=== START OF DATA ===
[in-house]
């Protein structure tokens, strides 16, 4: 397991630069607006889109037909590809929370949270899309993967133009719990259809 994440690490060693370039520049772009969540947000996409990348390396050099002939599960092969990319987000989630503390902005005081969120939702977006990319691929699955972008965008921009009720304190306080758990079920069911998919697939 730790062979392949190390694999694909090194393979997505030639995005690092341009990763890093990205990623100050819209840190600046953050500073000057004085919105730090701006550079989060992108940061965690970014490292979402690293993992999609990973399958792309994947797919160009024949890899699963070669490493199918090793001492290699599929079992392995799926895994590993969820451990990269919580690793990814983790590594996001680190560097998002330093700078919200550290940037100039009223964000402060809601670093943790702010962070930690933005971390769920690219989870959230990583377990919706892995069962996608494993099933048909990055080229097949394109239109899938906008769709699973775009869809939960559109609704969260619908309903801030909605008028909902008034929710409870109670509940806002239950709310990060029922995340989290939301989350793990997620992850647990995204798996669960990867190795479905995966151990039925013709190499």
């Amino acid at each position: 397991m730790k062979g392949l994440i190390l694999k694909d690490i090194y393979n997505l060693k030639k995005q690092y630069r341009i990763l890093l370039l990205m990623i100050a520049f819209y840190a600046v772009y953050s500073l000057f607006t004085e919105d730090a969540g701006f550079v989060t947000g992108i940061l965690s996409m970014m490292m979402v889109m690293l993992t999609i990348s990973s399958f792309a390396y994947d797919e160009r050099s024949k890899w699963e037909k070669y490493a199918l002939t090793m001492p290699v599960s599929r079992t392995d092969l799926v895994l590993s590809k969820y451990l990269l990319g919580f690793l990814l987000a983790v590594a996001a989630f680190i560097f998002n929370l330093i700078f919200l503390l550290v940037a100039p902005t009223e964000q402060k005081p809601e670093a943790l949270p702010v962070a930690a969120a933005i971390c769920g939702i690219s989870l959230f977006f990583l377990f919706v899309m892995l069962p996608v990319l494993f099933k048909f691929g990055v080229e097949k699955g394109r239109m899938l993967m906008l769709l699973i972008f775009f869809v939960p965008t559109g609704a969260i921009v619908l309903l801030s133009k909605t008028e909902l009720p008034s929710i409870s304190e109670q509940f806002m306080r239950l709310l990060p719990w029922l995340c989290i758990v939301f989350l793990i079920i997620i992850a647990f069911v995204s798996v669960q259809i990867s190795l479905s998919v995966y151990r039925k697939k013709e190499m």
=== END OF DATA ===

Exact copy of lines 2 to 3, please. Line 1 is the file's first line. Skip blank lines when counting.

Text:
């Protein structure tokens, strides 16, 4: 397991630069607006889109037909590809929370949270899309993967133009719990259809 994440690490060693370039520049772009969540947000996409990348390396050099002939599960092969990319987000989630503390902005005081969120939702977006990319691929699955972008965008921009009720304190306080758990079920069911998919697939 730790062979392949190390694999694909090194393979997505030639995005690092341009990763890093990205990623100050819209840190600046953050500073000057004085919105730090701006550079989060992108940061965690970014490292979402690293993992999609990973399958792309994947797919160009024949890899699963070669490493199918090793001492290699599929079992392995799926895994590993969820451990990269919580690793990814983790590594996001680190560097998002330093700078919200550290940037100039009223964000402060809601670093943790702010962070930690933005971390769920690219989870959230990583377990919706892995069962996608494993099933048909990055080229097949394109239109899938906008769709699973775009869809939960559109609704969260619908309903801030909605008028909902008034929710409870109670509940806002239950709310990060029922995340989290939301989350793990997620992850647990995204798996669960990867190795479905995966151990039925013709190499």
């Amino acid at each position: 397991m730790k062979g392949l994440i190390l694999k694909d690490i090194y393979n997505l060693k030639k995005q690092y630069r341009i990763l890093l370039l990205m990623i100050a520049f819209y840190a600046v772009y953050s500073l000057f607006t004085e919105d730090a969540g701006f550079v989060t947000g992108i940061l965690s996409m970014m490292m979402v889109m690293l993992t999609i990348s990973s399958f792309a390396y994947d797919e160009r050099s024949k890899w699963e037909k070669y490493a199918l002939t090793m001492p290699v599960s599929r079992t392995d092969l799926v895994l590993s590809k969820y451990l990269l990319g919580f690793l990814l987000a983790v590594a996001a989630f680190i560097f998002n929370l330093i700078f919200l503390l550290v940037a100039p902005t009223e964000q402060k005081p809601e670093a943790l949270p702010v962070a930690a969120a933005i971390c769920g939702i690219s989870l959230f977006f990583l377990f919706v899309m892995l069962p996608v990319l494993f099933k048909f691929g990055v080229e097949k699955g394109r239109m899938l993967m906008l769709l699973i972008f775009f869809v939960p965008t559109g609704a969260i921009v619908l309903l801030s133009k909605t008028e909902l009720p008034s929710i409870s304190e109670q509940f806002m306080r239950l709310l990060p719990w029922l995340c989290i758990v939301f989350l793990i079920i997620i992850a647990f069911v995204s798996v669960q259809i990867s190795l479905s998919v995966y151990r039925k697939k013709e190499m």